Q: I am in the eleventh year of a 30-year mortgage in which I have always made extra payments.

The Nevada company is a debt management company and they failed to keep up their end of the contract. So, I canceled my account with them and requested a refund.

At first they we helpful but now they are ignoring all my calls and emails and won’t issue my refund. I have filed numerous complaints with the attorney generals in New York, Arizona, Nevada, the Better Business Bureau and state banking commissions. No one is helping me.

I have heard that the owners are closing up shop and moving to another state. Skipping out pretty much says it. Anyway, can I put a lien on their home in Arizona?

A: I’m sorry for the trouble you have gone through. While some companies have legitimate reasons for going out of business, others, unfortunately, have learned to play the system and make money from unsuspecting consumers only to go out of business before performing the services they have agreed to provide.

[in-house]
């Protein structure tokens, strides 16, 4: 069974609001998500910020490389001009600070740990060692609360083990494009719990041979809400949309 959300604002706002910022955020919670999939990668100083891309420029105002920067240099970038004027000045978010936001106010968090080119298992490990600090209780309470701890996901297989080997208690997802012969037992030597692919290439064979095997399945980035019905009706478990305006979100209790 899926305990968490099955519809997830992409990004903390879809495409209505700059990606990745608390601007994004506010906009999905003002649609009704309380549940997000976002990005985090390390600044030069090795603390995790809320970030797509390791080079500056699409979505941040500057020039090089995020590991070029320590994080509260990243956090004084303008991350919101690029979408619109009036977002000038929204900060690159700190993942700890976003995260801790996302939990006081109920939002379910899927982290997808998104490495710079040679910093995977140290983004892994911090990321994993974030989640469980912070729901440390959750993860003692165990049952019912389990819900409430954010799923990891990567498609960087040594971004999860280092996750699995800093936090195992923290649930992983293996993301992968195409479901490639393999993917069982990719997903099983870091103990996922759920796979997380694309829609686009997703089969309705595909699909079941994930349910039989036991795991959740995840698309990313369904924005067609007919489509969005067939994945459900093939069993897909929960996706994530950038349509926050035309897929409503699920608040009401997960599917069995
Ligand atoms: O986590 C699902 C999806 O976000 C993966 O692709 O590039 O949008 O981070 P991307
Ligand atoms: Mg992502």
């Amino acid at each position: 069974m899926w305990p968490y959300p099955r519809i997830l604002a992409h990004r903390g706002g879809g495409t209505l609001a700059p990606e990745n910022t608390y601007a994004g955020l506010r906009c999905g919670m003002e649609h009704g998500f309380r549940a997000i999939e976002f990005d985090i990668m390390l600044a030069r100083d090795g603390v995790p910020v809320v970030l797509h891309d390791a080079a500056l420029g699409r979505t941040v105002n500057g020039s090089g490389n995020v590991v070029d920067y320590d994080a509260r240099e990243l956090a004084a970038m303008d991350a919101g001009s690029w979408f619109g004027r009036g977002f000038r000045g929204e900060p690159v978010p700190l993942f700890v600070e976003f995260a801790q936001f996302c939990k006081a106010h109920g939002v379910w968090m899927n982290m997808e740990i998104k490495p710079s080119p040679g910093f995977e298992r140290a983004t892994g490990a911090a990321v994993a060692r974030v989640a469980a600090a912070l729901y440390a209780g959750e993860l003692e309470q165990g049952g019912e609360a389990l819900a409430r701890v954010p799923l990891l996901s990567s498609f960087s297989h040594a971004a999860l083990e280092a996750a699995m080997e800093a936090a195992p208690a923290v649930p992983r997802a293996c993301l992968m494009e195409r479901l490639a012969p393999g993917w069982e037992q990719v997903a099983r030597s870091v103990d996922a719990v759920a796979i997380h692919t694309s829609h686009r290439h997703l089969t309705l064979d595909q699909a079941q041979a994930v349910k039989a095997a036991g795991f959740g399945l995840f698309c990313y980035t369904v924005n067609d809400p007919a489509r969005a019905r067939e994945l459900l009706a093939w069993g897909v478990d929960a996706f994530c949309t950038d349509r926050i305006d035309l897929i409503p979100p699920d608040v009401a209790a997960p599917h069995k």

It’s particularly tough for folks who have fallen on hard times and need help getting out of a financially difficult situation.

It seems you have taken quite a few steps in order to get your money back: You have made repeated calls, written letters, and filed complaints with the state authorities and non-governmental agencies.

Your one last resort is to sue the company. If you can prove fraud against the company and its owners, you might even be able to get money from the owners of the company.

Unfortunately, in many cases, legal action can be expensive and time consuming. And, in some instances, you might pay more in legal fees and costs that what you recover.

In order to file a lien against a company owner’s home, you might have to file suit against the company and its owners, obtain a judgment against them and then file a lien against the home and other of the owner’s assets. Depending on how much money is involved, you might want to consider talking to a law firm with multiple offices that can handle litigation in various states.

You might find that filing a suit in New York will do you little good and that you have to file in Nevada to get any results at all.

For details, talk to an attorney with expertise in litigation.

Published: Mar 28, 2006